The responsibility when there is a successful cyber attack effectively lies on an organization's Chief Information Security Officer (CISO). Although cyber attacks are sporadic and highly unpredictable, CISOs must stay up to date with the latest cybersecurity events and remain at the forefront of cybersecurity training, education, and best practices.
The easiest way to ensure this is not to let their current licenses expire and take a more holistic, wide-ranging approach to the risk of a cyber attack happening to them on both a personal and organizational level.
More focus on SaaS security solutions
Application programming interface (API) – the practice of mitigating or preventing attacks on APIs, is rapidly being overtaken by software as a service (SaaS) security solutions. Much of this concerned the attention and enormous investments put into this field.
As more of today's leading security organizations worldwide continue offloading their products in the form of a service, developing the infrastructure to keep a close eye on the security of your software applications and SaaS Security Posture Monitoring (SSPM) services will remain a top concern for organizations.
Another broadly discussed element of promoting cyber resilience is paying careful attention to the security of third-party suppliers, software, and applications.
Improving online security for better cloud dependency
According to many, there is a fine line between cyber and cloud security, which is becoming less and less distinguishable. Almost 100% of organizations now use cloud computing, so a major part of their cyber security measures will have to revolve around increased cloud security and the risks posed by cloud computing.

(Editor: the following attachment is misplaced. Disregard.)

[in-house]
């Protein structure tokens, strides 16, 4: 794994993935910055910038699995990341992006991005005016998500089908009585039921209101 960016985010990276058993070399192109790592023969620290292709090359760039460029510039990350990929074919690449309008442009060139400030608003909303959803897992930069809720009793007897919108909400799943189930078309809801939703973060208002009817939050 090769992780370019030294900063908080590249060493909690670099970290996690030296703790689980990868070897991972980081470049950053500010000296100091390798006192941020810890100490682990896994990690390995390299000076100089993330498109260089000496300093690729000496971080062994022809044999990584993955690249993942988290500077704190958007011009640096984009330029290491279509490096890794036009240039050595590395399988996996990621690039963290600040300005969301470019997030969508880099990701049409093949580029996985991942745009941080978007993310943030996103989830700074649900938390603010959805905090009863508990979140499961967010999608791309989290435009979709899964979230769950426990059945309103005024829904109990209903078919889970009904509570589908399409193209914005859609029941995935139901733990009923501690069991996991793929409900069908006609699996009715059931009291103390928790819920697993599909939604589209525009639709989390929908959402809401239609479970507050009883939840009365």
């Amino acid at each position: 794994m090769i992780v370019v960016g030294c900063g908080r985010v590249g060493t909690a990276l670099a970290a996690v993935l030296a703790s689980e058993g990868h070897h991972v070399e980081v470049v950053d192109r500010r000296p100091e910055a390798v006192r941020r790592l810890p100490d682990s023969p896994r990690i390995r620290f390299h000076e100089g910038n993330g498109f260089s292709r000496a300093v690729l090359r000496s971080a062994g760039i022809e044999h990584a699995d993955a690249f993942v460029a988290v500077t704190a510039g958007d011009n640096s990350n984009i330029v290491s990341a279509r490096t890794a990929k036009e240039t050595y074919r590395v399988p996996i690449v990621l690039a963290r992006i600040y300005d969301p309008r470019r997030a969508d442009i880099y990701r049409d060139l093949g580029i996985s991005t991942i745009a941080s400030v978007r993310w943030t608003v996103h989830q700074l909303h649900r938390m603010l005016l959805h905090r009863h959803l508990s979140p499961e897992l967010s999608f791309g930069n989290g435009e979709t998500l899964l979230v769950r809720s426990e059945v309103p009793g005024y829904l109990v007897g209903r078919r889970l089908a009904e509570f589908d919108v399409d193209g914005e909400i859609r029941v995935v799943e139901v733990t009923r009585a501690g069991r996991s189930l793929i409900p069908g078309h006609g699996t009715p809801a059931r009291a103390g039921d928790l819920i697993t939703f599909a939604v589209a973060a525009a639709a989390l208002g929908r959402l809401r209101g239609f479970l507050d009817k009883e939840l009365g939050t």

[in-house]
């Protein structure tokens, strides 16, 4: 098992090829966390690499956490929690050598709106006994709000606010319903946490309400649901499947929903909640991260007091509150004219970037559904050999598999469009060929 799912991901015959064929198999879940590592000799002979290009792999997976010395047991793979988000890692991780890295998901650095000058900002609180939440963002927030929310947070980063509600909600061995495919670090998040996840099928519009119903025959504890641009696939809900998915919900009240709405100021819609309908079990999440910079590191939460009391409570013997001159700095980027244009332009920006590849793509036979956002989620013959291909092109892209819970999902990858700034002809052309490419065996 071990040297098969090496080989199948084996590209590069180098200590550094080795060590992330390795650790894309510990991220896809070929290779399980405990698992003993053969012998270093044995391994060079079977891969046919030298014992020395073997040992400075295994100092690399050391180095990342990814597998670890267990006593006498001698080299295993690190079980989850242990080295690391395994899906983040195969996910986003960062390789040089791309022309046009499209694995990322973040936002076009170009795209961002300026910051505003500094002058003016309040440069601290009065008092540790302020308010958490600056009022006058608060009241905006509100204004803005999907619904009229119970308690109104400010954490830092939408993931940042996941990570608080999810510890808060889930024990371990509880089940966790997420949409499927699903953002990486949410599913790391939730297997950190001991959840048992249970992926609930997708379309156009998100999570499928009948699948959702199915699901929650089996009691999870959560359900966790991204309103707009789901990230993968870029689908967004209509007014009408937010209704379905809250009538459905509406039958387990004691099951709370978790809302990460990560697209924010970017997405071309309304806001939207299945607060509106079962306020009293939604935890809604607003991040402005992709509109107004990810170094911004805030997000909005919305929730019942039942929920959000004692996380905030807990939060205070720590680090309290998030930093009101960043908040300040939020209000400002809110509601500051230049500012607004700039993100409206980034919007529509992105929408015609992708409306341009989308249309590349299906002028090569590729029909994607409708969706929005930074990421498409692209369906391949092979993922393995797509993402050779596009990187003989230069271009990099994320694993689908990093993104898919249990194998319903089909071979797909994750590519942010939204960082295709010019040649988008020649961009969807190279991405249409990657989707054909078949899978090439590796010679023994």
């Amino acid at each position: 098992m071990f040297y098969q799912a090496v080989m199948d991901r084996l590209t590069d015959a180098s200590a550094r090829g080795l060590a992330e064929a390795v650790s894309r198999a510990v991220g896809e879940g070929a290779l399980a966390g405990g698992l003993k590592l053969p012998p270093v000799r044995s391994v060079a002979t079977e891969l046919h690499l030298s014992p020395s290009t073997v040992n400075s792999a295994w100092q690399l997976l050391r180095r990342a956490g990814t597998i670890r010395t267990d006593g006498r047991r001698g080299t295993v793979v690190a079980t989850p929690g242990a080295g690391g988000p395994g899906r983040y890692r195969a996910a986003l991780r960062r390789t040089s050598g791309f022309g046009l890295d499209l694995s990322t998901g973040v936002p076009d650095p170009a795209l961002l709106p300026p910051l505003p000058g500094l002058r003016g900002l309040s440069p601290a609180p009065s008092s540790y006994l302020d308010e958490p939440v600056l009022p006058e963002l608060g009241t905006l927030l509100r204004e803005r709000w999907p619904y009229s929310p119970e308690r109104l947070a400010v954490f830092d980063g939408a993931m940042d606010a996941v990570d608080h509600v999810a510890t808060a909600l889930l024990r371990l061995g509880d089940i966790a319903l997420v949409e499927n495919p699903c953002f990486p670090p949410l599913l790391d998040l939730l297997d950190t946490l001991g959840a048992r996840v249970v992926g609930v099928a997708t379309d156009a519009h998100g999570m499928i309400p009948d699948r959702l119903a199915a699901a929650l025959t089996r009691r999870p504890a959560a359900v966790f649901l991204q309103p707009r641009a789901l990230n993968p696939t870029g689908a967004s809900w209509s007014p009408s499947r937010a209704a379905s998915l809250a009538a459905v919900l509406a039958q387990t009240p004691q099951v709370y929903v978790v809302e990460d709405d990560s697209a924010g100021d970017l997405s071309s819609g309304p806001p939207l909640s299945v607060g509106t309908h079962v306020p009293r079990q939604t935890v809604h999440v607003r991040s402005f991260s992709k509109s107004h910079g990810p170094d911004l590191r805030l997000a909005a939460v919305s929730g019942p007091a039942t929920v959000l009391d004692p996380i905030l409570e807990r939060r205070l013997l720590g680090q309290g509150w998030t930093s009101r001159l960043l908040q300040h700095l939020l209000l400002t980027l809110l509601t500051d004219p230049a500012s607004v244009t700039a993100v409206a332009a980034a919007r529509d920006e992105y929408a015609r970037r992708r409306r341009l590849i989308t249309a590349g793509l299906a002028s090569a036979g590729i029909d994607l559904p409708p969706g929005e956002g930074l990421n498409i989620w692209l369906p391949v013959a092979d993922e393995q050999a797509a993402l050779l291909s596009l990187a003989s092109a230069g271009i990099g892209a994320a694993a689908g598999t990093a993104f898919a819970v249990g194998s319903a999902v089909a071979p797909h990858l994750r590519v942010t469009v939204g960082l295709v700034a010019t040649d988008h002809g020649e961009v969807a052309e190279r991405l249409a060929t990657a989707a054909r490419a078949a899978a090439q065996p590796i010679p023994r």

Forming cyber resilience
For an organization to be cyber-secured or cyber-insured, it must first be cyber-resilient. Hackers today are far more sophisticated in their techniques and methods than ever, so organizations are urged to take a more holistic approach when assessing their cyber security risk.
This means coming up with ways to prepare your organization against a potentially successful cyber attack that could be long-lasting or, better still, to avoid falling foul to a cyber attack altogether.
Remediation, protection, control, and visibility in response to IoT attacks, ransomware, and supply chain attacks
This year's primary focus in response to IoT attacks, ransomware, and supply chain attacks is remediation, protection, control, and visibility.
With the sheer number of people worldwide connected to the internet, the companies that specialize in manufacturing Wi-Fi/internet-connected smartphones, tablets, laptops, desktop computers, handheld gaming devices, smart TVs, smartwatches, and other cutting-edge devices must do more to ensure their devices come with more than just mediocre built-in security measures.
One of the biggest threats to consumers/users who access the internet from these devices is inadequately designed microphones, cameras, and sensors, for example. There has also been an increase in the number of manufacturers of these devices falling prey to supply chain attacks.
Manufacturers are often in a hurry to pay their ransoms so they can get back up and running quickly, which is one of the main reasons why these kinds of attacks are increasing at such an alarming rate. Everyone must remain vigilant at all times, especially when it comes to cyber security.